Turn 1, also known as the Carousel, was a steeply banked (15 degrees) and fast corner and could be treacherous in the wet (not uncommon at Westwood). It also served as a launching ramp for a few unfortunate souls who landed in the trees some considerable distance from the track.

The course then fell away slightly down to the Clubhouse Corner at Turn 2, and then arrived at the Turn 3A/3B complex, known as Valley Corner Curve.

'Scary as hell'

"In my motor sport career, I drove for 12 years and ran a racing team for nearly 30 years, in all doing about 400 races at dozens of tracks across North America," remembers Tom Johnston.

"I must say that I never did find another corner quite like (Turn) 3. It was scary as hell, downhill, and felt slightly off camber, although I don't think it actually was, it only felt that way because of the downward slope.

"It was the critical corner to achieving good lap times as it was followed by a long straight."

That 'long straight' was not quite the breather for the drivers that might first be imagined. Roughly half way along, the track rose to a slight kink on a crest known as Deer's Leap - aptly named, for cars could often fly off the circuit and land in the gully that ran alongside.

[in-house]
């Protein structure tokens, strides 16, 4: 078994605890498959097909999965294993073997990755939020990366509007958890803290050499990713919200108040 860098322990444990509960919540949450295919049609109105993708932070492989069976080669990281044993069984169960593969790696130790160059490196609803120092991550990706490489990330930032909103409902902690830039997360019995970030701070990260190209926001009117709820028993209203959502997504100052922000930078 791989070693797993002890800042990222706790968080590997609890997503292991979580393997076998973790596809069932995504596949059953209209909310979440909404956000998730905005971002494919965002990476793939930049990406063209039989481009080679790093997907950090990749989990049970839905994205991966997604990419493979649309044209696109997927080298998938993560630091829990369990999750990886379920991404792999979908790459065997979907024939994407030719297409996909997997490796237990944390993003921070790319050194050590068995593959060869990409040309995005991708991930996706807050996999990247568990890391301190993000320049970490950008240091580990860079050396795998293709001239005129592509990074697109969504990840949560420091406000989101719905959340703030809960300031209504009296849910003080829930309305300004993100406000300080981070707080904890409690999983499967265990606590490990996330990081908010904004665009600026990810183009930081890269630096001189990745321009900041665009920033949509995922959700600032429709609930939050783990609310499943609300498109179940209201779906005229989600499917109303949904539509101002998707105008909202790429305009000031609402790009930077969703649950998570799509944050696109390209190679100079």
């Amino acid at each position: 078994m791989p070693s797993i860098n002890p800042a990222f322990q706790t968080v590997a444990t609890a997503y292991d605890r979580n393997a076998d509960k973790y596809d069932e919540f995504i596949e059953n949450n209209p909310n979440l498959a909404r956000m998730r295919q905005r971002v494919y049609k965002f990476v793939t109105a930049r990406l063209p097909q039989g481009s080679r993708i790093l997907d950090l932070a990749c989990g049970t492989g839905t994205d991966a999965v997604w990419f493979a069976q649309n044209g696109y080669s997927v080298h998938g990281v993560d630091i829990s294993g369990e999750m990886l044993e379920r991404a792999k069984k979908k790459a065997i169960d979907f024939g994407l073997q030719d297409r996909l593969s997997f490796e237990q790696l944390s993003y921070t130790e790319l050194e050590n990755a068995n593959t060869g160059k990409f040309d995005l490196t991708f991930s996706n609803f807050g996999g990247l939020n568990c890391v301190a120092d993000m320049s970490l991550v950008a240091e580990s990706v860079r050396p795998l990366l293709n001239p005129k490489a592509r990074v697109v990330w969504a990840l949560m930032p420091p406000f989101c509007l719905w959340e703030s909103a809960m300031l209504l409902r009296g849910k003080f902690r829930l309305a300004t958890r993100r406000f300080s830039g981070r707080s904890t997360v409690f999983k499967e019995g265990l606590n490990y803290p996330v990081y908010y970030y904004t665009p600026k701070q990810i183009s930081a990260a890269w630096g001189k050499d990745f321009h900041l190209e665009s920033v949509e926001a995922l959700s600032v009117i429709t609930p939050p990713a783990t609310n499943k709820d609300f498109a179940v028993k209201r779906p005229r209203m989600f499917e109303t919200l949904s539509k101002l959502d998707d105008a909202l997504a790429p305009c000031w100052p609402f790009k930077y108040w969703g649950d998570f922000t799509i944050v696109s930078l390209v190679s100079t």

Assuming you made it over Deer's Leap unscathed, the track then fell towards the sharp 180-degree Marshall's Hairpin, which would test brakes to the limit, before embarking on the steep climb through The Esses (Turn 5) and back to the start/finish.

Skidmarks point the way to a mishap at Deer's Leap

Deer's Leap claims another victim, fortunately without injury, in this 1975 shot. The hapless driver (left) tries to explain what happened, with the tyre marks giving a few clues.

A crashed racecar by the side of the track

The car ended upside down in the bushes by the side of the track. A little work might have been needed to straighten the car out!

Westwood's pit facilities were fairly basic, although they did boast a Le Mans-style grid opposite, which was famously one of the last in regular used anywhere in North America (up to 1975). Many classic Formula Atlantic races held in the '70s and '80s used a rolling start, but earlier pro races for sports cars kept the traditional grid-based standing start.